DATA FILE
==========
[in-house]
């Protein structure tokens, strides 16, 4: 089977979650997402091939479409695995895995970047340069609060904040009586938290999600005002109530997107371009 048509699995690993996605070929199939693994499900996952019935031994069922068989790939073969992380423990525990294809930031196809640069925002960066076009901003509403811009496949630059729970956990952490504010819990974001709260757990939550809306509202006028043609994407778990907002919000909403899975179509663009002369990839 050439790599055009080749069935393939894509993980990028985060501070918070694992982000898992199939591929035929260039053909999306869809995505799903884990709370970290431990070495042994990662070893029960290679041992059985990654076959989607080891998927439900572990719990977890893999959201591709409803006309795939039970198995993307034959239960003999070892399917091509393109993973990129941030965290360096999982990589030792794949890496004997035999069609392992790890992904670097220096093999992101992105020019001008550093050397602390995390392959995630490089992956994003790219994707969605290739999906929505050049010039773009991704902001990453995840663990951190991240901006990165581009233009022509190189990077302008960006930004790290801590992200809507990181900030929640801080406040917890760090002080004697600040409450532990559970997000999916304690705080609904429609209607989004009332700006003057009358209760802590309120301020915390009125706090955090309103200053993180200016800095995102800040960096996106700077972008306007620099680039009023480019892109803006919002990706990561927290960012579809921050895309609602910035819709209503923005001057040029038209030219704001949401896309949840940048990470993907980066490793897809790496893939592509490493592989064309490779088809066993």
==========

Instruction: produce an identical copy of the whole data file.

[in-house]
């Protein structure tokens, strides 16, 4: 089977979650997402091939479409695995895995970047340069609060904040009586938290999600005002109530997107371009 048509699995690993996605070929199939693994499900996952019935031994069922068989790939073969992380423990525990294809930031196809640069925002960066076009901003509403811009496949630059729970956990952490504010819990974001709260757990939550809306509202006028043609994407778990907002919000909403899975179509663009002369990839 050439790599055009080749069935393939894509993980990028985060501070918070694992982000898992199939591929035929260039053909999306869809995505799903884990709370970290431990070495042994990662070893029960290679041992059985990654076959989607080891998927439900572990719990977890893999959201591709409803006309795939039970198995993307034959239960003999070892399917091509393109993973990129941030965290360096999982990589030792794949890496004997035999069609392992790890992904670097220096093999992101992105020019001008550093050397602390995390392959995630490089992956994003790219994707969605290739999906929505050049010039773009991704902001990453995840663990951190991240901006990165581009233009022509190189990077302008960006930004790290801590992200809507990181900030929640801080406040917890760090002080004697600040409450532990559970997000999916304690705080609904429609209607989004009332700006003057009358209760802590309120301020915390009125706090955090309103200053993180200016800095995102800040960096996106700077972008306007620099680039009023480019892109803006919002990706990561927290960012579809921050895309609602910035819709209503923005001057040029038209030219704001949401896309949840940048990470993907980066490793897809790496893939592509490493592989064309490779088809066993």